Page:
Marjorie Jones

‘John, my first husband was diagnosed with multiple sclerosis in the 1960’s… I did not receive any financial help or other assistance, though I wish I had. That was government policy at the time.’ Those were very, very tough times for John and Marjorie.

‘In the 60’s the role of the then Multiple Sclerosis Society of NSW was not so well known, and we had little contact. However, family and friends were of tremendous help. Eventually I was able to take six months long service leave to be with him. I am so grateful that at was with him at the time of his death in 1972.’

Living through that difficult time gave Marjorie a first-hand understanding of the challenges people living with multiple sclerosis face. ‘I learnt how informed, caring and expert support can make a huge difference to the whole family.’

Marjorie has seen the impact that multiple sclerosis has on everyone. As a social worker, she also saw it with her clients. This personal experience aided her decision to support Multiple Sclerosis Limited (MS). She decided to help now and for well into the future.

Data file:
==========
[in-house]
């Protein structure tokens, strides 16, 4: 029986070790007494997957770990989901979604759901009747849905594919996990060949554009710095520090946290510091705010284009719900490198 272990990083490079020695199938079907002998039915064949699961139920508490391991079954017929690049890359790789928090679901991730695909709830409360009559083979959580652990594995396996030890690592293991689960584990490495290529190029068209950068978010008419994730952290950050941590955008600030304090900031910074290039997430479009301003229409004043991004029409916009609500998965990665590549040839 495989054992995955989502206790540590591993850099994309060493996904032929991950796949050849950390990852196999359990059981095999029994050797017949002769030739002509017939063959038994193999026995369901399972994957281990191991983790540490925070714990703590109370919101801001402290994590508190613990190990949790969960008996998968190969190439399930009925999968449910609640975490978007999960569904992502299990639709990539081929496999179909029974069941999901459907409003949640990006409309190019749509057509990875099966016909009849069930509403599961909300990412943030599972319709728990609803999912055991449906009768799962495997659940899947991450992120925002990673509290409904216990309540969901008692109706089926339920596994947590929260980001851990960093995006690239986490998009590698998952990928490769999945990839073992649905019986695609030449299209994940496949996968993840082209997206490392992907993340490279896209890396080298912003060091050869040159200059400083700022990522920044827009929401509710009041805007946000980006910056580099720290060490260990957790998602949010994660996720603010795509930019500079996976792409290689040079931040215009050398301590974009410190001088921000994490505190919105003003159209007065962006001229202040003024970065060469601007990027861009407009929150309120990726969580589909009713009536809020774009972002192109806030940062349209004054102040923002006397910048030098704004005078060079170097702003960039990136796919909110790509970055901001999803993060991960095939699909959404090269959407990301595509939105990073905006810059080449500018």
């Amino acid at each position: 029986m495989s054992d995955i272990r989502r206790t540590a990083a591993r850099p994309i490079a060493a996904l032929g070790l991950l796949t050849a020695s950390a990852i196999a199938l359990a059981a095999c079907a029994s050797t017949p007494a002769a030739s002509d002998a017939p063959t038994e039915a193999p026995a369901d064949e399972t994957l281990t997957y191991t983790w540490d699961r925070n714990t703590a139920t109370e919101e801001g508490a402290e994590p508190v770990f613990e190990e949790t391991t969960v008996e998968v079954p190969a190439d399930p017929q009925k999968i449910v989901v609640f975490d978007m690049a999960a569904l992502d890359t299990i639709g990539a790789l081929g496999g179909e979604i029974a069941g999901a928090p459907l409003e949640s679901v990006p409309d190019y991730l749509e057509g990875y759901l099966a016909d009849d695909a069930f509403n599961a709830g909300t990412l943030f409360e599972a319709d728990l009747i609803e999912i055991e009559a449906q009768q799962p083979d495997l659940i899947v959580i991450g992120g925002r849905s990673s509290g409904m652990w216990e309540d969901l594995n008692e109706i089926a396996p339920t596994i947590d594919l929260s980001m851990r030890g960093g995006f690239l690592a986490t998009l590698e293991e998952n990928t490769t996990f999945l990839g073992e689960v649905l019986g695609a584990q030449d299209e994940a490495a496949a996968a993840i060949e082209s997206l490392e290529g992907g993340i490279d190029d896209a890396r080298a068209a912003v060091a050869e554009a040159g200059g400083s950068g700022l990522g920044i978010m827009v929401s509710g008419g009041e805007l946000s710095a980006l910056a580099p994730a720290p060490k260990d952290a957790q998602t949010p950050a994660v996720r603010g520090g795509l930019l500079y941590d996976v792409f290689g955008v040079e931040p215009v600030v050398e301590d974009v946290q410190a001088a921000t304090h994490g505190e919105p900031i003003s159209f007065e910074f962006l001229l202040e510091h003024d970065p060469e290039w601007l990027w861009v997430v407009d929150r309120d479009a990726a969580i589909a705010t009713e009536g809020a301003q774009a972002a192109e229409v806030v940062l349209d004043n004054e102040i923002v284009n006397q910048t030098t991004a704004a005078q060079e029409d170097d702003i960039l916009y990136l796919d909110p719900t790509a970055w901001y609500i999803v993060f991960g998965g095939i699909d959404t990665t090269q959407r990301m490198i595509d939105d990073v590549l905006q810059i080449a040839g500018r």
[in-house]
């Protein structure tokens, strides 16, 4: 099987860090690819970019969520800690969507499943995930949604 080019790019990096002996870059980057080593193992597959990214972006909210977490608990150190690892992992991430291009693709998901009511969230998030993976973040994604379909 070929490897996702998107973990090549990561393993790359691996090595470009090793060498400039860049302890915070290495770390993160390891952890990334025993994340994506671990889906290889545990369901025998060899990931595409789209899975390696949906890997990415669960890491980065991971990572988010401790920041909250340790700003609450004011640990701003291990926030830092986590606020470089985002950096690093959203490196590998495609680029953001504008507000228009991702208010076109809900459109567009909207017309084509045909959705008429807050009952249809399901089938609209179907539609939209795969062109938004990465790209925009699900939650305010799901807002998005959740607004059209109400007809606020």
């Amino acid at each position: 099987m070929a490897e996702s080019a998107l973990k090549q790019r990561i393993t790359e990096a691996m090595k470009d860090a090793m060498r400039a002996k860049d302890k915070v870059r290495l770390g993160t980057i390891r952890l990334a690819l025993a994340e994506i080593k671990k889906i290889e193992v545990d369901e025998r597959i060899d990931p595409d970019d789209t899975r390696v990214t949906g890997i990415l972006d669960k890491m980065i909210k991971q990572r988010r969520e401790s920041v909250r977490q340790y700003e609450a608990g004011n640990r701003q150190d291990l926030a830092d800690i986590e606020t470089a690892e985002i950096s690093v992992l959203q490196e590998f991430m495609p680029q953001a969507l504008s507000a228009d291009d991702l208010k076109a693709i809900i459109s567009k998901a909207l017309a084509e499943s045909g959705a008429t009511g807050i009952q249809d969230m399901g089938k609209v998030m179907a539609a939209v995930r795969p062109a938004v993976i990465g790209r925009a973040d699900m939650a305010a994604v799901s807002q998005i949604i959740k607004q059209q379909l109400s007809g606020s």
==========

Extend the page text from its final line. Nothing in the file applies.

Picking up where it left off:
She has joined the ‘MS Callistemon League’. She is leaving a legacy of her love via a gift in her Will to Multiple Sclerosis Limited.

“I have lived through it.. so MS is a cause close to my heart.”

Marjorie comments on how critical support from MS also extends into regional areas. As it is the case with Marjorie’s niece, who lives in Armidale. She has multiple sclerosis and is benefitting from the services that MS offers.

Marjorie’s decision to leave a legacy gift is a very strong statement of her values. She supports the rights of those facing health and other challenges. Marjorie stands for human rights for all. She doesn’t want anyone to face MS alone.

Marjorie’s legacy will serve as an example for her stepchildren and step-grandchildren. Encouraging them to also live by these caring and supportive values.

She tells us: ‘I have lived through it… so MS is a cause close to my heart”.
Marjorie encourages others to join her in her quest to ensure ‘no one needs to face MS alone.’